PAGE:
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SALT LAKE CITY — Presenting his final budget to the Salt Lake County Council on Thursday, outgoing mayor Peter Corroon painted a dire picture for county libraries, senior centers and law enforcement and asked the council to support a 17.5 percent property tax increase.
The tax increase would cost the average homeowner $64 a year, Corroon said, and would raise $30.9 million for the county.
If passed by the council, the increase would appear on tax bills beginning in November 2013. It would be the county's first property tax increase since 2000.
Without the tax increase, Corroon said the county will be faced with major layoffs, the closure of facilities and a district attorney's office that has to pick and choose which criminals to prosecute.
As difficult as it is, when it's time to raise taxes, it's time to raise taxes.
–Mayor Peter Corroon
"As difficult as it is, when it's time to raise taxes, it's time to raise taxes," he said, "and that time has come. This is the best way to keep our county government stable and operational."
Services that would be paid for with the additional revenue include $8.5 million in deferred capitol maintenance and just under $7 million to restore employee salaries and benefits that were cut during the recession, Corroon said.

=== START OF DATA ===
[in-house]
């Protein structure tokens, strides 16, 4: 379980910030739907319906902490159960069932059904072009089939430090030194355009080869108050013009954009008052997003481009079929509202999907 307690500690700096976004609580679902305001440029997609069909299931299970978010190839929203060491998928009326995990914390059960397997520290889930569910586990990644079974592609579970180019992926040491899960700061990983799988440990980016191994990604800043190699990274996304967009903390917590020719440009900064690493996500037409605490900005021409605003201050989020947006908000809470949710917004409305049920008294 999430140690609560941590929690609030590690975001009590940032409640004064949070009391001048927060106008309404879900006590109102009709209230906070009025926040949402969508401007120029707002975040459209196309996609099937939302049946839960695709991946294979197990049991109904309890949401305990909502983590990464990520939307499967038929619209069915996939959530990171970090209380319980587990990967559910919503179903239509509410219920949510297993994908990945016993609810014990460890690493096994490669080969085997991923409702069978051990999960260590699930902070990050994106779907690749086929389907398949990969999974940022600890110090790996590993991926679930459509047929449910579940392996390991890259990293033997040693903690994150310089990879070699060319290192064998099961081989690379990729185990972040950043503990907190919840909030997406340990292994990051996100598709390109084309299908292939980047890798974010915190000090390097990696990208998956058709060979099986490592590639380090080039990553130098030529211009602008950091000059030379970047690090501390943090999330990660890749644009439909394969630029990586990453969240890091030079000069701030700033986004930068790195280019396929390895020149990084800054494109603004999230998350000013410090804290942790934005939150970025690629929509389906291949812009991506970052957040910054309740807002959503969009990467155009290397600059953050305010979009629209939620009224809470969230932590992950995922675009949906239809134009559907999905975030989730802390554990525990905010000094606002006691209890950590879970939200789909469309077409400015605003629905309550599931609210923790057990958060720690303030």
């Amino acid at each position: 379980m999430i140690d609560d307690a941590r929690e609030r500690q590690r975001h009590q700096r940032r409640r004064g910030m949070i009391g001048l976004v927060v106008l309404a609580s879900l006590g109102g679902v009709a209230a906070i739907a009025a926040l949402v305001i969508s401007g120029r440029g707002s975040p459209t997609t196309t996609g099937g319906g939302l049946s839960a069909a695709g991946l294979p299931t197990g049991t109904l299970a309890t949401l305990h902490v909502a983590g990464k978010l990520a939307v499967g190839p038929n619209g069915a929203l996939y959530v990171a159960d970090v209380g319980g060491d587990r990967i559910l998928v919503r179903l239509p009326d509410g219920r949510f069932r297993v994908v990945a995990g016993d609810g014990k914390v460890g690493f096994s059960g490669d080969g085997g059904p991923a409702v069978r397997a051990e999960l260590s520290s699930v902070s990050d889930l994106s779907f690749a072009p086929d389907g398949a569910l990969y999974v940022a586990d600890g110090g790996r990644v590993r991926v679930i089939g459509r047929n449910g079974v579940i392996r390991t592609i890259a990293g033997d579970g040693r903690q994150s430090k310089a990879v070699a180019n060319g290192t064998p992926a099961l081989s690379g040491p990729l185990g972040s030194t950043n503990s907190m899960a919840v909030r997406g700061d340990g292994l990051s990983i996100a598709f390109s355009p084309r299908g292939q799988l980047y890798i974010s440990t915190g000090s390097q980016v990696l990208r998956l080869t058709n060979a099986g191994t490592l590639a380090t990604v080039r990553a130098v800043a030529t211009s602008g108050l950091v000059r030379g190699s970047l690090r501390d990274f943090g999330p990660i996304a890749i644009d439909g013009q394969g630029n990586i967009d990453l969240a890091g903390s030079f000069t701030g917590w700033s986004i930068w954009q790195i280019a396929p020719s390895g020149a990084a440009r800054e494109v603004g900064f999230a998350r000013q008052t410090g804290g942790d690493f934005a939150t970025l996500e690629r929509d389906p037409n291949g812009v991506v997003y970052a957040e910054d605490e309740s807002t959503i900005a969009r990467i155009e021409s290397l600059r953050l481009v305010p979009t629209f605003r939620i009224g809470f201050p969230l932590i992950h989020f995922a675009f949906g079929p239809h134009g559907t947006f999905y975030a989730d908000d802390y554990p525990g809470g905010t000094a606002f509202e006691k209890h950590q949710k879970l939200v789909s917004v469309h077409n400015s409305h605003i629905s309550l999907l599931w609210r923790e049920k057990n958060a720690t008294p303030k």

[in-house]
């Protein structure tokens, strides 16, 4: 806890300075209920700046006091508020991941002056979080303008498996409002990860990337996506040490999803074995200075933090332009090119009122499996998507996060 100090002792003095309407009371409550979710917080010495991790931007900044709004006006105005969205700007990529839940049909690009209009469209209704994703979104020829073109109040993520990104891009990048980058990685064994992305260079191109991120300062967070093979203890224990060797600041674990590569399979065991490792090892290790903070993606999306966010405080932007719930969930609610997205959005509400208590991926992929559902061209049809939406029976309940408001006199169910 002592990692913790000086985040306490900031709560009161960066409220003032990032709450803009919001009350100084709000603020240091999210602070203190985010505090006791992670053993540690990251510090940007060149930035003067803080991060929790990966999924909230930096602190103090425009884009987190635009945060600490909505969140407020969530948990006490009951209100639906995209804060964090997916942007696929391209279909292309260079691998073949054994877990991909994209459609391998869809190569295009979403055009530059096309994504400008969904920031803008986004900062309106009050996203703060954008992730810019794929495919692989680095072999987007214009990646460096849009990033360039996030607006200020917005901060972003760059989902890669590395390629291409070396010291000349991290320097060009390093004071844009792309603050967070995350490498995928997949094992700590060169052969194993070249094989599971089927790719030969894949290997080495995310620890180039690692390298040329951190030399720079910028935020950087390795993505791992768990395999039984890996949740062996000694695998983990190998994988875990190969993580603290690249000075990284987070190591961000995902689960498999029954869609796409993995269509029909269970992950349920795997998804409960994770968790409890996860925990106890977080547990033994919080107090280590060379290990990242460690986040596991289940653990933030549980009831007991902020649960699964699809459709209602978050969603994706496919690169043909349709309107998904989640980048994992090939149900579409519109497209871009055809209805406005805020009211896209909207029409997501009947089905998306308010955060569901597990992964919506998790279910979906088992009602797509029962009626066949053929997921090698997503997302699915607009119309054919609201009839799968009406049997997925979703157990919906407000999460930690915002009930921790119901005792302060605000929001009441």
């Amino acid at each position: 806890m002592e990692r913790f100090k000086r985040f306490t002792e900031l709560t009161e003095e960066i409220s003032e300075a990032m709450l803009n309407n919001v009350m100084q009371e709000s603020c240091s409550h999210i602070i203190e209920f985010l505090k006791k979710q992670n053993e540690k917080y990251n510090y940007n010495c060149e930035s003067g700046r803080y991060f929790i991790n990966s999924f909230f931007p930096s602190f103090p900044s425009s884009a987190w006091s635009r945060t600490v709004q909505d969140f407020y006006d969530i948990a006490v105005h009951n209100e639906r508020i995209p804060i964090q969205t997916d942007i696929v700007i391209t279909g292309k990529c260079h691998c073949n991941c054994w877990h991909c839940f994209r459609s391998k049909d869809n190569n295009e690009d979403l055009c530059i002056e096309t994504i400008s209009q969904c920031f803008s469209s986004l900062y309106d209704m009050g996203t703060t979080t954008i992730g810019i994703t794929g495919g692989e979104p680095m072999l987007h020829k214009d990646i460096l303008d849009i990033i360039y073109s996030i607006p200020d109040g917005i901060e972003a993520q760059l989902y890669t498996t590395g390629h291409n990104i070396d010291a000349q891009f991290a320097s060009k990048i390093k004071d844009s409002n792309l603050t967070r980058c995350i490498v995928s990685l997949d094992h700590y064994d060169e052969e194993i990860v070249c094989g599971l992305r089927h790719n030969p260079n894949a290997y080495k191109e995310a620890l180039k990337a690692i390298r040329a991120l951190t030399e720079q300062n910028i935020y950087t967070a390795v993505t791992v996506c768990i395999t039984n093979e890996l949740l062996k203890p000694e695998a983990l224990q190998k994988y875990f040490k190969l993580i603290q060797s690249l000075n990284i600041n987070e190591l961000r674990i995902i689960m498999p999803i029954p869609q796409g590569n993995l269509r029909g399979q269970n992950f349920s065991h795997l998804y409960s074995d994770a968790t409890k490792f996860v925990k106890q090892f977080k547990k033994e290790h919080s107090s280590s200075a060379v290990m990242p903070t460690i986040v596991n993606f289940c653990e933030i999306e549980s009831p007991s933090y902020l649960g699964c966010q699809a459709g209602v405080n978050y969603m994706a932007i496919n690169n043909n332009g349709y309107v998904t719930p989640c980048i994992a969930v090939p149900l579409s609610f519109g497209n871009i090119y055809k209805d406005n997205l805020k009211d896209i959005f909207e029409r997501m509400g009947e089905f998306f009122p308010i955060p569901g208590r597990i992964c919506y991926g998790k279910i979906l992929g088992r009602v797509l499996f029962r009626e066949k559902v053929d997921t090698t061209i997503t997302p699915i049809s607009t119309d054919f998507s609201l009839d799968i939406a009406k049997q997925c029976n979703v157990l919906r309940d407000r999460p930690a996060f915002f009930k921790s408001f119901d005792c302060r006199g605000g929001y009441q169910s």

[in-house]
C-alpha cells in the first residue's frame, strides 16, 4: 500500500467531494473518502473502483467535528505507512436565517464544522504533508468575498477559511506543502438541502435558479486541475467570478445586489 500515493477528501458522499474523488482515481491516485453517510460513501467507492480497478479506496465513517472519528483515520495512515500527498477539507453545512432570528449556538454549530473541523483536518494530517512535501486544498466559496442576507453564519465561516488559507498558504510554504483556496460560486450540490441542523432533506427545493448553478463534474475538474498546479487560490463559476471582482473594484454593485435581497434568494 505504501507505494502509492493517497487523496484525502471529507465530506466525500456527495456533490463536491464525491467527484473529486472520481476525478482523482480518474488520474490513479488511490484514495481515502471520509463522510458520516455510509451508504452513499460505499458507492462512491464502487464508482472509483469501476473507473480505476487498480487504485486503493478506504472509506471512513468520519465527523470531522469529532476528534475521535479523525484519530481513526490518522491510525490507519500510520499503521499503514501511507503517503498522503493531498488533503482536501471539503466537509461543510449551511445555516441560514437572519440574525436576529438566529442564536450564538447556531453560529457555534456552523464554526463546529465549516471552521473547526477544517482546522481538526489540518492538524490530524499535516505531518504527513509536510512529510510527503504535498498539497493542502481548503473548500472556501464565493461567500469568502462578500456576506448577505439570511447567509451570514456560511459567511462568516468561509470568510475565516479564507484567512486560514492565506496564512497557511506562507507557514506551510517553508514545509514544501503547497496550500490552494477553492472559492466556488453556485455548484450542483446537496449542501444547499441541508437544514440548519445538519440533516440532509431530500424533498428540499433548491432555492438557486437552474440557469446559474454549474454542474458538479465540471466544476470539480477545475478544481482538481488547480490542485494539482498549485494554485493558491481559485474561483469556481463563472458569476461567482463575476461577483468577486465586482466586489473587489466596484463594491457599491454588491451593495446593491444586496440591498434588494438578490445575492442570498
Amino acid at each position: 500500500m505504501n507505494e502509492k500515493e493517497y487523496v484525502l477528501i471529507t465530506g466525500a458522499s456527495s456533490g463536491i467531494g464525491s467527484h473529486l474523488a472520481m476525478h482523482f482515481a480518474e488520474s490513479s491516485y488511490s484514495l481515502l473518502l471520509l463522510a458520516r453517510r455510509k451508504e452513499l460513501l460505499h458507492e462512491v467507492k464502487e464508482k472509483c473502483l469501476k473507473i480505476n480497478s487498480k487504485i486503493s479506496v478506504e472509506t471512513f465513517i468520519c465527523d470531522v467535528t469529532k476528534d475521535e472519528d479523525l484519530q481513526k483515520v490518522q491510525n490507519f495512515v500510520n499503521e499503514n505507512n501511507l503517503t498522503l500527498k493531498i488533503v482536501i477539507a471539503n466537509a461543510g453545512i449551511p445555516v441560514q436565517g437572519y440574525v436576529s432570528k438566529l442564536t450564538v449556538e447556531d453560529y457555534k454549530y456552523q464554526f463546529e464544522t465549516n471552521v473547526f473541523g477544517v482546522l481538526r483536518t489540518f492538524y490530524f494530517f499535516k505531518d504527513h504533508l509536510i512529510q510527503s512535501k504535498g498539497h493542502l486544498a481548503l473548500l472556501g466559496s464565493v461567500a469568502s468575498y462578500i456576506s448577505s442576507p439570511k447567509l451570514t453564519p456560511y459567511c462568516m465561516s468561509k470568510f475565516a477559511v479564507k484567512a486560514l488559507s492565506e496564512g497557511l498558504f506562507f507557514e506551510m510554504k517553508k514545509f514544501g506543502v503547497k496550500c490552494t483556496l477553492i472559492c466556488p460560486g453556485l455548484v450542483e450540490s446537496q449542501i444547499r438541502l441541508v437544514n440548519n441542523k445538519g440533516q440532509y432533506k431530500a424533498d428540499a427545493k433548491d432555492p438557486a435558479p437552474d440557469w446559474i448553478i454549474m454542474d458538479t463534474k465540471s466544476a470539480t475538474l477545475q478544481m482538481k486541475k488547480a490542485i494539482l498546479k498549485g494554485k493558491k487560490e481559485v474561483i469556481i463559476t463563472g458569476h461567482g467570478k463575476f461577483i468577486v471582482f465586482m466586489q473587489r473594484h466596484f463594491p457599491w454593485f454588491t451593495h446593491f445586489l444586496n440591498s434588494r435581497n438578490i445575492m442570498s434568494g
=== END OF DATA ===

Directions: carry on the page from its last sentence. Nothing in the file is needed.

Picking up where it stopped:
The mayor described the proposed budget as sensible and sustainable and said the tax increase, combined with rebounding sales tax revenue, would put the county in a position to meet the growing demand for services.
Since 2001, the population in Salt Lake County has grown by 140,000, Corroon said.
"Needs are always infinite, and the resources are always finite," he said. "For the last four years, matching taxpayer dollars with (residents') needs has been a challenge. The challenge is even greater this year."
Darren Casper, Corroon's chief financial officer, presented a detailed breakdown of the budget to members of the council.
Without the tax increase, Casper said the county would be faced with eliminating 319 full-time jobs and closing the Oxbow Jail, five recreation centers, four senior centers and two libraries.
Though sales tax revenue had begun to rebound from recession-era levels, that amounts to just 12.7 percent of the county's total revenue and is insufficient to meet increased needs, he said.
"That is why you can't rely on sales tax to bail you out of this recession," Casper said.
Contributing: Mary Richards